More than a decade of frozen funding has brought the NHS to a shocking new stage of crisis, in which cancer treatment in one of the country’s leading hospitals last month had to be rationed for lack of staff, with some patients denied continuing care. Patients are having to be selected for treatment on the basis of how likely they are to survive and recover, meaning that palliative care is being cut back.

Nottingham University Hospitals NHS Trust said  they “expect to be in a position to restart chemotherapy for all patients who require it in October.” But while the Trust has admitted to the problem, the state of affairs was only initially revealed in a blog by cancer specialist Lucy Gossage, who says:

“Right now we don’t have the staffing capacity to deliver chemotherapy to all our patients and so, for the first time, the prioritisation list has come into force. And that means that, currently, we are unable to offer chemotherapy that aims to prolong life or palliate symptoms for many people with advanced cancer. We hope this is very temporary, but it’s indicative of a system on its last legs…”

The Nottingham restrictions are in line with contingency plans drawn up in March 2020 as the pandemic was growing to its peak, but come at a time when waiting lists are growing and the focus is on reducing the level of pent-up and delayed demand for cancer treatment.

Last month an IPPR report Building back cancer services in England warned that up to 20,000 cancer diagnoses could have been missed during the pandemic.

In the year following the first lockdown, 369,000 (15%) fewer people than expected were referred to a specialist with suspected cancer.  There was a 13% drop in radiotherapy treatments, and 7% fewer chemotherapy sessions. There were also fewer diagnostic tests: 37% fewer endoscopies, 25% fewer MRI scans and a 10% drop in CT scans between March 2020 and February 2021.

The result is that even if the level of services is cranked up by 5% per year it could take until 2033 to get waiting times back to pre-pandemic levels, because of increased demographic pressures on service demand.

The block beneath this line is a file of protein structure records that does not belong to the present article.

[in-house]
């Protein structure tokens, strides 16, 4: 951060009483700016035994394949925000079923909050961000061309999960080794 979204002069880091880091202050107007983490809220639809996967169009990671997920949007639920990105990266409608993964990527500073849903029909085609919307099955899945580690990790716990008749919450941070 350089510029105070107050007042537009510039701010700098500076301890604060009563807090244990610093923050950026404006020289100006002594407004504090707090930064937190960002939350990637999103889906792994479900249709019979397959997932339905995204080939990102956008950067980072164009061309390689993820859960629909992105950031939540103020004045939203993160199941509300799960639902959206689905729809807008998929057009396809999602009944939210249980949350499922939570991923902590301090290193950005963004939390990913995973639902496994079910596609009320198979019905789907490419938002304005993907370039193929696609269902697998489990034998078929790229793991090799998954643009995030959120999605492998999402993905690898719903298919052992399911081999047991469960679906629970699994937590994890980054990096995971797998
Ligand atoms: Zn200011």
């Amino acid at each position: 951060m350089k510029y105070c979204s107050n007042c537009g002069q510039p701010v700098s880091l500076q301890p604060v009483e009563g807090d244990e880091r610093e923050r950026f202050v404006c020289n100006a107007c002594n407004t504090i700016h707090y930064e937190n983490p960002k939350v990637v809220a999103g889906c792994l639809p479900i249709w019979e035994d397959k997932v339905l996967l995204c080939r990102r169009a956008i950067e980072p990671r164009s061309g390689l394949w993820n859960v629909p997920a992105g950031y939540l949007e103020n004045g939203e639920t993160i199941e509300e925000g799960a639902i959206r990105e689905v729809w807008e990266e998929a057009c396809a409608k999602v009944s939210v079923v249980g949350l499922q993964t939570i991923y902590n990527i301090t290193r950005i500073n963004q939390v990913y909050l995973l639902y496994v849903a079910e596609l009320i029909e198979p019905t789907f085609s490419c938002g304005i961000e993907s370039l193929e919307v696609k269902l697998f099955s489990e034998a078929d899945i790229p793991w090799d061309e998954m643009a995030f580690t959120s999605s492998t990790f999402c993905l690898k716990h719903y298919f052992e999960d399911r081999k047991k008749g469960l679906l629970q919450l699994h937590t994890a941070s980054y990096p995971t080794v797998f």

However if activity could be increased and maintained at 15% higher than 2019 levels:

“most backlogs across the cancer care pathway could be addressed by next year. That would prevent many cancer-related deaths. Achieving this relies first and foremost on a larger workforce, more diagnostic and treatment equipment, and more physical space to provide care.” (p 7)

All of this requires funding, and a commitment to increase training to expand the specialist workforce. The Royal College of Radiologists in its appeal for extra funding from the coming Comprehensive Spending Review, points to the dire shortage of key specialists (“the NHS radiologist workforce is now short-staffed by 33% and needs at least another 1,939 consultants to keep up with pre-COVID-19 levels of demand for scans”), funding and equipment:

“Any equipment that is more than ten years old can be considered obsolete or inadequate for conducting certain procedures and must be replaced; yet previous industry surveys have shown one in ten CT scanners and nearly a third of MRI scanners in UK hospitals exceed this threshold and hence pose a risk to patients. The UK also has fewer scanners than the majority of comparable OECD countries – 9.5 CT scanners per million population while France has 18.2 and Germany has 35.1.”

NHS England argues that in June and July this year, more than 50,000 patients started treatment for cancer, an increase of one third  compared to the reduced level of treatment  in the same period last year. However there is little sign of progress on the roll-out of Community Diagnostic Hubs promised by NHS England a year ago, or the £1bn network of surgical hubs called for by the Royal College of Surgeons as a way to focus resources on reducing waiting lists.

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